Several prior works have sought to combine MB and MF reinforcement learning, typically with the aim of accelerating MF learning while minimizing the effects of model bias on the final policy. [16] proposed a method that generates synthetic experience for MF learning using a learned model, and explored the types of models that might be suitable for continuous control tasks. This work follows on a long line of research into using learned models for generating synthetic experience, including the classic Dyna framework [17]. Authors in [18] use models for improving the accuracy of MF value function backups. In other works, models have been used to produce a good initialization for the MF component [19, 20]. However, our method directly combines MB and MF approaches into a single RL method without using synthetic samples that degrade with the modeling errors.

[21] also proposed to combine MB and MF methods, with the MF algorithm learning the residuals from the MB return estimates. Our approach also uses the MB return estimates as a bias for MF learning, but in contrast to [21], the MB component is incorporated as a prior mean into a Bayesian model-free update, which allows our approach to reason about the confidence of the MF estimates across the entire policy space. Our approach is perhaps most similar to [22] wherein a linear model is learned in the feature space which is used to provide a prior mean for the MF updates. The features used to learn the model are hand-picked. In contrast, we employ general dynamics models that are learned from scratch.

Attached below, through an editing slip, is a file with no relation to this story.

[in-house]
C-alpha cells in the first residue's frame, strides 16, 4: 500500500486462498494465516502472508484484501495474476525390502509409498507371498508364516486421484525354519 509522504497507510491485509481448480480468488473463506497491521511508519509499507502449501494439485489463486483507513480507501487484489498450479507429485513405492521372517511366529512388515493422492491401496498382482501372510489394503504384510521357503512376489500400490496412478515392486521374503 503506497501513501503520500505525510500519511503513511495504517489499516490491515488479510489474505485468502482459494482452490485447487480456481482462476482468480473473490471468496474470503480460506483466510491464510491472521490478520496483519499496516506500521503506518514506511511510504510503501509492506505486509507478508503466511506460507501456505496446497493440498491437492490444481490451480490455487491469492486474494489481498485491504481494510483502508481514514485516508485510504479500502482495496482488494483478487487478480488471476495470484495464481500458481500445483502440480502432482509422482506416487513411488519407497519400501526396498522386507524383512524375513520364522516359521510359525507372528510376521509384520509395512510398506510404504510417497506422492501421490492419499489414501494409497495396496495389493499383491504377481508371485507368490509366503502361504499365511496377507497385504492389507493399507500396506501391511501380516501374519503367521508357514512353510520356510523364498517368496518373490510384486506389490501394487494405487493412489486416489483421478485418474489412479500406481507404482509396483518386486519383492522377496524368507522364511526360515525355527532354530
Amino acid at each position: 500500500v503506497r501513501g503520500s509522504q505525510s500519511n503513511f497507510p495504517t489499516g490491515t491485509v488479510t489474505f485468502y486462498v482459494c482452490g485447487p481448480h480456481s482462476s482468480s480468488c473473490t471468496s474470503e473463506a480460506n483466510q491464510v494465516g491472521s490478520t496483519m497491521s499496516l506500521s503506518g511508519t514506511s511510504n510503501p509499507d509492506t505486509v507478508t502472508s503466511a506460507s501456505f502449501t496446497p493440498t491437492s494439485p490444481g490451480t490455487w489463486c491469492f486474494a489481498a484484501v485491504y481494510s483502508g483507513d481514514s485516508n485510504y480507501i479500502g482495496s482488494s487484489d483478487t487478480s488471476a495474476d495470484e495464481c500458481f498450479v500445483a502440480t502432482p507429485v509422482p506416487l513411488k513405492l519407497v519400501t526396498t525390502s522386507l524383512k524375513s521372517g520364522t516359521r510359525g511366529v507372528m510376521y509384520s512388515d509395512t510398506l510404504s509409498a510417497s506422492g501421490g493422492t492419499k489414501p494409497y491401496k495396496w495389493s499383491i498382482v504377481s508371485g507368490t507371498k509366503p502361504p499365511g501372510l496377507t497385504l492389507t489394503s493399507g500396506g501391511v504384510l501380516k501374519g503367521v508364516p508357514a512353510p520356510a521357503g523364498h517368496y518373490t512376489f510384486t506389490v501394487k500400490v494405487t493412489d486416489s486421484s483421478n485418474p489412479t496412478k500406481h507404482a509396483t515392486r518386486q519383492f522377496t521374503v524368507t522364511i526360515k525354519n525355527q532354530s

3 Problem Formulation

The goal of reinforcement learning is to learn a policy that maximizes the sum of future rewards (or equivalently minimize the sum of future costs). In particular, we consider a discrete-time, potentially stochastic and non-linear, dynamical system

(1)

where and denote the state and the action of the system respectively at time-step , and is the state transition map. Our objective is to find the parameters of the policy that minimizes a given cost function subject to the system dynamics. In the finite horizon case, we aim to minimize the cost function

(2)

where is time horizon, and is the cost function at time-step . One of the key challenges in designing the policy is that the system dynamics of Equation (1) are typically unknown. In this work, we propose a novel approach that combines MF and MB methods to learn the optimal policy .

4 Background

Our general approach will be to learn the dynamics model of the system, and use Bayesian Optimization (BO) to find the optimal policy parameters. In particular, we use a Gaussian Process (GP) to model the underlying objective function in BO. In this section, we provide a brief overview of GPs and BO. In the next section, we combine the learned dynamics model with BO to overcome some of the challenges that pure MB and pure MF methods face.

4.1 Gaussian Process (GP)